Energetics recently completed a project for the Authority for Electricity Regulation in Oman (AER) to develop a national energy efficiency data framework for electricity consumption. The results are being used by the Omani government to help establish national energy efficiency policies and programs.
Electricity consumption in Oman has increased by over 200% over the past 10 years. The primary causes are a rapidly growing population, increased economic activity and industrial production, and higher living standards in Oman. Recognizing the need for informed planning to reduce energy consumption, AER tasked Energetics to produce the data framework, focusing on the residential, industrial, and services (commercial and government buildings) sectors. Energetics partnered with the American Council for an Energy-Efficient Economy (ACEEE) to complete the work.
The project team developed the data framework to guide the establishment of efficiency policies and programs for Oman. Staff then generated an electricity model to help identify areas in which energy efficiency activities would hold the greatest promise to reduce energy usage. The final project report advised on the path forward, recommending a variety of national energy efficiency policy options for consideration.
The data framework centered on the development of a series of an energy efficiency indicators (EEIs). The EEIs provide critical data to enable an evidence-based approach to energy efficiency policy making, helping the Omani government to:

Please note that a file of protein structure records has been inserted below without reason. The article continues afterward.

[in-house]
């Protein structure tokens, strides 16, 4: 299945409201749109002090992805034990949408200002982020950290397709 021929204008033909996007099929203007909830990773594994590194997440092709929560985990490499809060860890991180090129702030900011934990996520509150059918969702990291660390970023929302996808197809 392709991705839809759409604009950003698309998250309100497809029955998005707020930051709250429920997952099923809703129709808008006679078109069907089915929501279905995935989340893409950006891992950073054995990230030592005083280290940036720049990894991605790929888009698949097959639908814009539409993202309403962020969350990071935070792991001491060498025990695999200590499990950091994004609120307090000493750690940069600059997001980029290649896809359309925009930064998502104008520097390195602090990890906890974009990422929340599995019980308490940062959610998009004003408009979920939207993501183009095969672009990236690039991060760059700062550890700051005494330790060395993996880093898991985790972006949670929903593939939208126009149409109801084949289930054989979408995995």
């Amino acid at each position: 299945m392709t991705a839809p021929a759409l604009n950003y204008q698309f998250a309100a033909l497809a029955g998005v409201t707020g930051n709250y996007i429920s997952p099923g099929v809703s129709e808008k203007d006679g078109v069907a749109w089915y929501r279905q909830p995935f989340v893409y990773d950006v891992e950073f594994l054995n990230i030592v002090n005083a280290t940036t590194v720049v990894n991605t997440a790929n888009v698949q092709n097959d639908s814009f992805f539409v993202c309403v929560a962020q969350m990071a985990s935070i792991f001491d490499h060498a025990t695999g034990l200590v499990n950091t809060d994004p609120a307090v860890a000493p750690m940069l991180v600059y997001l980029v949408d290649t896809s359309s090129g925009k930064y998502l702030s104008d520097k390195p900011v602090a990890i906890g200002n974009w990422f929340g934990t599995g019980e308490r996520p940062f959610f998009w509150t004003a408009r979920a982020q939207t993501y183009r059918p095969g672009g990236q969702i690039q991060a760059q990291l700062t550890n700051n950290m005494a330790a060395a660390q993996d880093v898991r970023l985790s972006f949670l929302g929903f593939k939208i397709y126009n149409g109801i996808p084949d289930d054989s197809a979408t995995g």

- Gain a better understanding of drivers of energy consumption in Oman
- Assess existing levels of energy efficiency and quantify energy efficiency potential
- Identify priority areas for the development of energy efficiency policies
- Develop appropriate and effective energy efficiency policies and programs with realistic yet ambitious goals
- Monitor progress and results of energy efficiency policies and programs
In preparing the data framework for Oman, Energetics staff researched international energy efficiency best practices, including recommendations from the International Energy Agency, to ensure optimal data availability, applicability, and credibility. After reviewing available data from both national and international sources, the project team identified key data gaps and designed questionnaires and other methods to fill the identified gaps over time. Disaggregate EEIs were developed for key technologies in the residential and services sectors, including space cooling, appliances, and lighting. The project also developed EEIs for specific industrial subsectors in Oman’s rapidly growing industrial sector, including iron and steel, cement, chemicals, and aluminum.
Energetics also produced a Microsoft Excel-based electricity efficiency model. This tool formularizes the main drivers of electricity consumption in Oman, outlines the trends of these drivers and their effects on electricity consumption patterns, identifies areas of high potential for focused energy efficiency initiatives, and illustrates potential impacts of energy efficiency policies over time. After developing the model, Energetics conducted a training workshop to transfer the necessary modeling skills to AER staff.
Energetics MENA Region Managing Director Ridah Sabouni led this project from the recently established Energetics office in Dubai. Energetics and ACEEE staff based in the United States contributed to the work